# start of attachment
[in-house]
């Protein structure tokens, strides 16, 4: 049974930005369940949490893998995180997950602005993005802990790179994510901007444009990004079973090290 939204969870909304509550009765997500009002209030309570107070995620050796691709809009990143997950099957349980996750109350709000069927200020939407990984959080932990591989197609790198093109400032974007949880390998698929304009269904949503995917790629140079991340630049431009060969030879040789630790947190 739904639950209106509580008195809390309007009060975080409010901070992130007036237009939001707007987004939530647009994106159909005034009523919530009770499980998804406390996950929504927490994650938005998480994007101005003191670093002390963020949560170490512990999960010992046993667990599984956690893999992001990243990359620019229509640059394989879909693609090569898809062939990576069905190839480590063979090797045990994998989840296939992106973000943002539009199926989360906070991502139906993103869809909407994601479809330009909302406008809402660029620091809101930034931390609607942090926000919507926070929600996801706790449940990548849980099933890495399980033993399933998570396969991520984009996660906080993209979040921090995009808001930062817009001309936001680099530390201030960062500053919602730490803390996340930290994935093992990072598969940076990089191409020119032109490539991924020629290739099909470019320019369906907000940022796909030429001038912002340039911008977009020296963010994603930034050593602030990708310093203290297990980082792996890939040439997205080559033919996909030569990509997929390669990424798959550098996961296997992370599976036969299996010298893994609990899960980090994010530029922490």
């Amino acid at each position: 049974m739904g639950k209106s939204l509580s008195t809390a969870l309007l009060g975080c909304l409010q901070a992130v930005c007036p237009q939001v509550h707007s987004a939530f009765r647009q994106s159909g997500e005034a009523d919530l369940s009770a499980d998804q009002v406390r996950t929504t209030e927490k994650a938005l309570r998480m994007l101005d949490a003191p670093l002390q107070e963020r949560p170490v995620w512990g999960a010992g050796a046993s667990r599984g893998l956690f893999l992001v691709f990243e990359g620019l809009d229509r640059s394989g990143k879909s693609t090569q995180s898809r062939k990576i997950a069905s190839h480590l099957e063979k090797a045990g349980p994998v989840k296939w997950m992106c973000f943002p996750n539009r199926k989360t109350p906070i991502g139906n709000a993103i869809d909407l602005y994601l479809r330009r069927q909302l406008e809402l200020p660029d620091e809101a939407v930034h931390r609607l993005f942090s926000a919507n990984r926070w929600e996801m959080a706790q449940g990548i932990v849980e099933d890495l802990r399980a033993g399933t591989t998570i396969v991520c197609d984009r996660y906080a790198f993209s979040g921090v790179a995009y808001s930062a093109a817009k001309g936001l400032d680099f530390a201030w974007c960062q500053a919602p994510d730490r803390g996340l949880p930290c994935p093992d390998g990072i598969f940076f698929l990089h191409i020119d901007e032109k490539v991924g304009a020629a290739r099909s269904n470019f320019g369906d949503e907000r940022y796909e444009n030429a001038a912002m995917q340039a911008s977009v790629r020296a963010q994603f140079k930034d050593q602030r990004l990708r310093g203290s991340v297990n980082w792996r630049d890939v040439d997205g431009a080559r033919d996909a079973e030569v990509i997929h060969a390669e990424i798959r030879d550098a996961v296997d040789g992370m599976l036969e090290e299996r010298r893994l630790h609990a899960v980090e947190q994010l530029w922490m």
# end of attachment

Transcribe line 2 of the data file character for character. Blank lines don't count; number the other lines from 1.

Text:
């Protein structure tokens, strides 16, 4: 049974930005369940949490893998995180997950602005993005802990790179994510901007444009990004079973090290 939204969870909304509550009765997500009002209030309570107070995620050796691709809009990143997950099957349980996750109350709000069927200020939407990984959080932990591989197609790198093109400032974007949880390998698929304009269904949503995917790629140079991340630049431009060969030879040789630790947190 739904639950209106509580008195809390309007009060975080409010901070992130007036237009939001707007987004939530647009994106159909005034009523919530009770499980998804406390996950929504927490994650938005998480994007101005003191670093002390963020949560170490512990999960010992046993667990599984956690893999992001990243990359620019229509640059394989879909693609090569898809062939990576069905190839480590063979090797045990994998989840296939992106973000943002539009199926989360906070991502139906993103869809909407994601479809330009909302406008809402660029620091809101930034931390609607942090926000919507926070929600996801706790449940990548849980099933890495399980033993399933998570396969991520984009996660906080993209979040921090995009808001930062817009001309936001680099530390201030960062500053919602730490803390996340930290994935093992990072598969940076990089191409020119032109490539991924020629290739099909470019320019369906907000940022796909030429001038912002340039911008977009020296963010994603930034050593602030990708310093203290297990980082792996890939040439997205080559033919996909030569990509997929390669990424798959550098996961296997992370599976036969299996010298893994609990899960980090994010530029922490």